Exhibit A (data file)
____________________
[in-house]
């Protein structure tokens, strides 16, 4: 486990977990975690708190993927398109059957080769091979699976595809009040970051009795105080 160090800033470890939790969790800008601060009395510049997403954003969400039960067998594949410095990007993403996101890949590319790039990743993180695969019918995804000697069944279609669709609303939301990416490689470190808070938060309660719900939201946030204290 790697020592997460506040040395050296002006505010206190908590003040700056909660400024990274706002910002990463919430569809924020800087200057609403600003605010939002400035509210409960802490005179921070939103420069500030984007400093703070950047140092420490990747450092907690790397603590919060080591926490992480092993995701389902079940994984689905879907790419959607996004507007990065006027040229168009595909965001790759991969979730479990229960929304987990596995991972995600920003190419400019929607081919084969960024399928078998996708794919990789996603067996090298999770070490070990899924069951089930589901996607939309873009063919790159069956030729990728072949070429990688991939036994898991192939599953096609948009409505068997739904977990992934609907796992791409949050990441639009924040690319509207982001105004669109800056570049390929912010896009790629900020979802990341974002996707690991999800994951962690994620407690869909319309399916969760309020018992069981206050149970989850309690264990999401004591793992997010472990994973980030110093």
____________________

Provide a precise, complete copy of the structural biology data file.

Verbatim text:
[in-house]
């Protein structure tokens, strides 16, 4: 486990977990975690708190993927398109059957080769091979699976595809009040970051009795105080 160090800033470890939790969790800008601060009395510049997403954003969400039960067998594949410095990007993403996101890949590319790039990743993180695969019918995804000697069944279609669709609303939301990416490689470190808070938060309660719900939201946030204290 790697020592997460506040040395050296002006505010206190908590003040700056909660400024990274706002910002990463919430569809924020800087200057609403600003605010939002400035509210409960802490005179921070939103420069500030984007400093703070950047140092420490990747450092907690790397603590919060080591926490992480092993995701389902079940994984689905879907790419959607996004507007990065006027040229168009595909965001790759991969979730479990229960929304987990596995991972995600920003190419400019929607081919084969960024399928078998996708794919990789996603067996090298999770070490070990899924069951089930589901996607939309873009063919790159069956030729990728072949070429990688991939036994898991192939599953096609948009409505068997739904977990992934609907796992791409949050990441639009924040690319509207982001105004669109800056570049390929912010896009790629900020979802990341974002996707690991999800994951962690994620407690869909319309399916969760309020018992069981206050149970989850309690264990999401004591793992997010472990994973980030110093």